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on February 24, 2002
Seldom do we find in literature a work with so many well-elaborated facets. This is the case with "My Name is Red," a novel which not only has a murder plot and a love story, but is also richly adorned with history, art, politics, while addressing deep philosophical/religious issues.
The novel has an architectural strucure made up of 59 chapters, each one representng the perspective of every character involved in the plot, besides inanimate objects (a corpse, a coin, the color red, death), figurative characters such as a dog, a horse, and Satan. The result is a cubistic outlook in which each piece has its own autonomy and at the same time remains dependent upon each other. Although "Black" is the main figure, none of the characters is fully developed; they serve as means to painstakingly and repeatedly address the central issues of the novel: the political allegories and the philosophy of art.
The plot evolves around the story of an art book requested by the Sultan (back in the 16th century) in order to glorify the life and deeds of the monarch. The miniaturists (Butterfly, Stork, Elegant, and Olive) commissioned to perform the paintings have to struggle between adherence to conservative techniques of a two-dimensional painting versus the introduction of the new western approach to art, using perspective (three-dimensional) and portraiture. This clash eventually brings a disruption of the old stability and results in the murder of two miniaturists.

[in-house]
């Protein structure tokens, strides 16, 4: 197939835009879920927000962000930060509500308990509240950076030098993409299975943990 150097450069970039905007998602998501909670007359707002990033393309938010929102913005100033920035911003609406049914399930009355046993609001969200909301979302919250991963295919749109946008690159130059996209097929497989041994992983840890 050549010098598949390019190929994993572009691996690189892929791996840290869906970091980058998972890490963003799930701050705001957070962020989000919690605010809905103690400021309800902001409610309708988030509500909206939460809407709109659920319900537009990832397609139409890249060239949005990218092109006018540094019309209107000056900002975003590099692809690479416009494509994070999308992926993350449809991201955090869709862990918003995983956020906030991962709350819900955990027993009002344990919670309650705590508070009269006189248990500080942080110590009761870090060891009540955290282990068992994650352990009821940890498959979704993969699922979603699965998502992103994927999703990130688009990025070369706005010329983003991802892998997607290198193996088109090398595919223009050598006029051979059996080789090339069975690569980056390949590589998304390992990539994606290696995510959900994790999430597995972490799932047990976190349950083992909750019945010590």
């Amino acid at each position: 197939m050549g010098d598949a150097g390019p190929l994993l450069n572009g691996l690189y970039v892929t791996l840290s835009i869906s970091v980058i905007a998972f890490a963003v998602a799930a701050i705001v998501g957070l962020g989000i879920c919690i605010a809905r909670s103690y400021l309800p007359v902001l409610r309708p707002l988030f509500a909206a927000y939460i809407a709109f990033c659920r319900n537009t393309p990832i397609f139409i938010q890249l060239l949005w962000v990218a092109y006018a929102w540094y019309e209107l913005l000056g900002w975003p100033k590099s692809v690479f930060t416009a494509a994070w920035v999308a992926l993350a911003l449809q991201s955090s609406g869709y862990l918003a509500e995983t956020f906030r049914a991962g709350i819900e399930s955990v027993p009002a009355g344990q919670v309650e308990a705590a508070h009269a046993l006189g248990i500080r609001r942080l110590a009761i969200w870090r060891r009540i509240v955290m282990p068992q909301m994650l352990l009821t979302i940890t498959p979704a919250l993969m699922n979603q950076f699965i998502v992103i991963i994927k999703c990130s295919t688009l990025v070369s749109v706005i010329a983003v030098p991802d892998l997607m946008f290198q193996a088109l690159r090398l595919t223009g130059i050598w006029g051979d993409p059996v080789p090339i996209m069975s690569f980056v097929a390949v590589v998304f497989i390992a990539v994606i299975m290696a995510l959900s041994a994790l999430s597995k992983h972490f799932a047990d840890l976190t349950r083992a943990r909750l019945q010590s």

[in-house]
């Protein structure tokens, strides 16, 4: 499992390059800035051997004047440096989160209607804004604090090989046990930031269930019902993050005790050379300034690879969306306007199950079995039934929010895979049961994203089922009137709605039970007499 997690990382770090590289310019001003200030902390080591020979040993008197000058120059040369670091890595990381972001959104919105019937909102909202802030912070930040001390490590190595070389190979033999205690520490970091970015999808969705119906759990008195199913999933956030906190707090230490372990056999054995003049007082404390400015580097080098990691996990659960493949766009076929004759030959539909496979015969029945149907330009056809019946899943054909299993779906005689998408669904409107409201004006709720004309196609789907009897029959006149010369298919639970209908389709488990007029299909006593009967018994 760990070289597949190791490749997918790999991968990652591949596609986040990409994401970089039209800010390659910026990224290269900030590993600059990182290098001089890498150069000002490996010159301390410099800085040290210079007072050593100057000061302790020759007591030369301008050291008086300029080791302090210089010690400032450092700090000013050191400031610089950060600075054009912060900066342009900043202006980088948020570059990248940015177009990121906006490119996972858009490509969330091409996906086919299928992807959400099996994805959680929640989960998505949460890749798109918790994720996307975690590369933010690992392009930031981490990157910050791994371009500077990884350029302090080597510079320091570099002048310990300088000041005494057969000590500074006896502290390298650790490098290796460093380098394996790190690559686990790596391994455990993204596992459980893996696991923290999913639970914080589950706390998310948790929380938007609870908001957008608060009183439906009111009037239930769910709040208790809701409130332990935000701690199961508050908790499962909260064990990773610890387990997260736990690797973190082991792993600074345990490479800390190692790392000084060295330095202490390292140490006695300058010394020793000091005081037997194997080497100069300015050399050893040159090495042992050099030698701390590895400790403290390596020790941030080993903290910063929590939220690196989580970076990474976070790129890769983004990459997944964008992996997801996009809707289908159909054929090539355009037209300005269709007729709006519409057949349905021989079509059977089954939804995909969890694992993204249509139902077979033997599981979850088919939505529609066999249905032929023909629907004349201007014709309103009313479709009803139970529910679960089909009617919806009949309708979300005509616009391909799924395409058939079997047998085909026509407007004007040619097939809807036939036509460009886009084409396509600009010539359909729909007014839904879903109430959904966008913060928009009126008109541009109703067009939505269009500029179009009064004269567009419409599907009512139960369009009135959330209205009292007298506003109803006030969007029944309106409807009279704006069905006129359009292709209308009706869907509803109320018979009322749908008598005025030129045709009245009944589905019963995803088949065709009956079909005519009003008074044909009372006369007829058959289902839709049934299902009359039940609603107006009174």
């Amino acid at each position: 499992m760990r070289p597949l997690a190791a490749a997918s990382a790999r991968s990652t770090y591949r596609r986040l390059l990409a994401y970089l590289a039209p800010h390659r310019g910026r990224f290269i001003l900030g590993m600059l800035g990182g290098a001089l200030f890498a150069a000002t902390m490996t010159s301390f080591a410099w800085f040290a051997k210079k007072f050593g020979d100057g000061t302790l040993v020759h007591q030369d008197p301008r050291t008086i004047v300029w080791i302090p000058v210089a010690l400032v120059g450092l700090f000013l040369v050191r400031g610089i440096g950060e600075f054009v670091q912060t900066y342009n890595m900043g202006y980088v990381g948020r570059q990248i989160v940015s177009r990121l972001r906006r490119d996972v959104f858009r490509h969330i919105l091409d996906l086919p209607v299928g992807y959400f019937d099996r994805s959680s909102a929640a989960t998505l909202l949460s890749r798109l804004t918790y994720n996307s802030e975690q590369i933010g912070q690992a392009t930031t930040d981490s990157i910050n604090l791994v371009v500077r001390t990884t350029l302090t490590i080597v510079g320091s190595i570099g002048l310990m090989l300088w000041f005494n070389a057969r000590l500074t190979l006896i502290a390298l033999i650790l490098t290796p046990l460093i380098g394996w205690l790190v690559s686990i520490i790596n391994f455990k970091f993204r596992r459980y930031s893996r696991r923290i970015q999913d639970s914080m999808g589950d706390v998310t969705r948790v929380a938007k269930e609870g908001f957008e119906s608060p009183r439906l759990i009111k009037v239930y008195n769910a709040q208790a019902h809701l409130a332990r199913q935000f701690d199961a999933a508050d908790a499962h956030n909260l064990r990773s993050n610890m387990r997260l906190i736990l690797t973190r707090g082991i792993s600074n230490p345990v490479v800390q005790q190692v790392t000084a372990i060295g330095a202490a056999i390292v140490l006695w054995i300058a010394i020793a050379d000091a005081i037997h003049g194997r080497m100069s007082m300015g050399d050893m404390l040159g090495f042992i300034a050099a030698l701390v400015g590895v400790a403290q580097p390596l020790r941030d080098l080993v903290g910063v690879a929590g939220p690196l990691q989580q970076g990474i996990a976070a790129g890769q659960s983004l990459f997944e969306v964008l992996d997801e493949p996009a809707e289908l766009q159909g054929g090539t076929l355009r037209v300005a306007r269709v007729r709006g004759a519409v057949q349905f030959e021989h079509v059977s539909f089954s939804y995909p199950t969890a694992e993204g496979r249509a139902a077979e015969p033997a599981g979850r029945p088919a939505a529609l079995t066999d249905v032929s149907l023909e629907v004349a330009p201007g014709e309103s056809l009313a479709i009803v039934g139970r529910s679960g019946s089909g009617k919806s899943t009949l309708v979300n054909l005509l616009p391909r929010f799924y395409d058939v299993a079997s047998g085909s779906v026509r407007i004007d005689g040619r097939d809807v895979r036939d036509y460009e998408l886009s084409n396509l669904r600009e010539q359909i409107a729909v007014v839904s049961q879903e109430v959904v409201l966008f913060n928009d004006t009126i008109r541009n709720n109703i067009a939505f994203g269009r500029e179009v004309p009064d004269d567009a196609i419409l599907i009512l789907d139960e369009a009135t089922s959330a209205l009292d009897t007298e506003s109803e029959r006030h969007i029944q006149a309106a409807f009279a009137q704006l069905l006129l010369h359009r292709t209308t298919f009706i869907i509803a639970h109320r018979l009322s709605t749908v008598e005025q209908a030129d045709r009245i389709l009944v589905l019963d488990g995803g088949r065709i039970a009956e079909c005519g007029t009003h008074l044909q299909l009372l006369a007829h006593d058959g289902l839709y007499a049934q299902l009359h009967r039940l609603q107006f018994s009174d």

The author is a progressive Muslim intellect who opposes the conflict between East and West (East and West being relative terms and as the Koran rightly states "To God belongs the East and West), and holds to the principle that "all good art comes from mixing things from different roots and cultures." Two cultures should not generate conflict but rather an amalgamation in which the values of each one are preserved and respected.
"My Name is Red" is an outstanding novel, exquisitely crafted, with intense monologues and dense passages, demanding close attention and persistency from the reader. A most gratifying experience which undoubtedly places Ohran Pamuk as one of the most gifted contemporary writers.
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on January 8, 2002
There are plenty of books and TV shows on Islam, but they tend to be repetitive and factual, giving us the important dates and information over and over again. My Name Is Red takes up where all the non-fiction leaves off, bringing us into the very soul of Islamic thought as it is realized and articulated by a group of 16th century miniaturist painters who have been asked to construct an illustrated book not in traditional islamic style but in Venetian single-point perspective. Orhan Pamuk not only captures the world of 16th century Istanbul, but also is able to open an entire philosophy of art to Western readers. I was amazed by what I learned in the book, but was even more taken by Pamuk's skill as a novelist and stylist. Using a strange mix of first person vignettes that actually advance the story from one character to the next, Pamuk constructs a postmodern parable of his own yearnings. As if that weren't enough, Pamuk also kept me on the edge of my seat. (Did I mention My Name Is Red is also a murder mystery?) This book acted as my antidote for post 9-11 TV, bringing me face to face not only with Islam but, more importantly, with a brilliant and profound Muslim artist.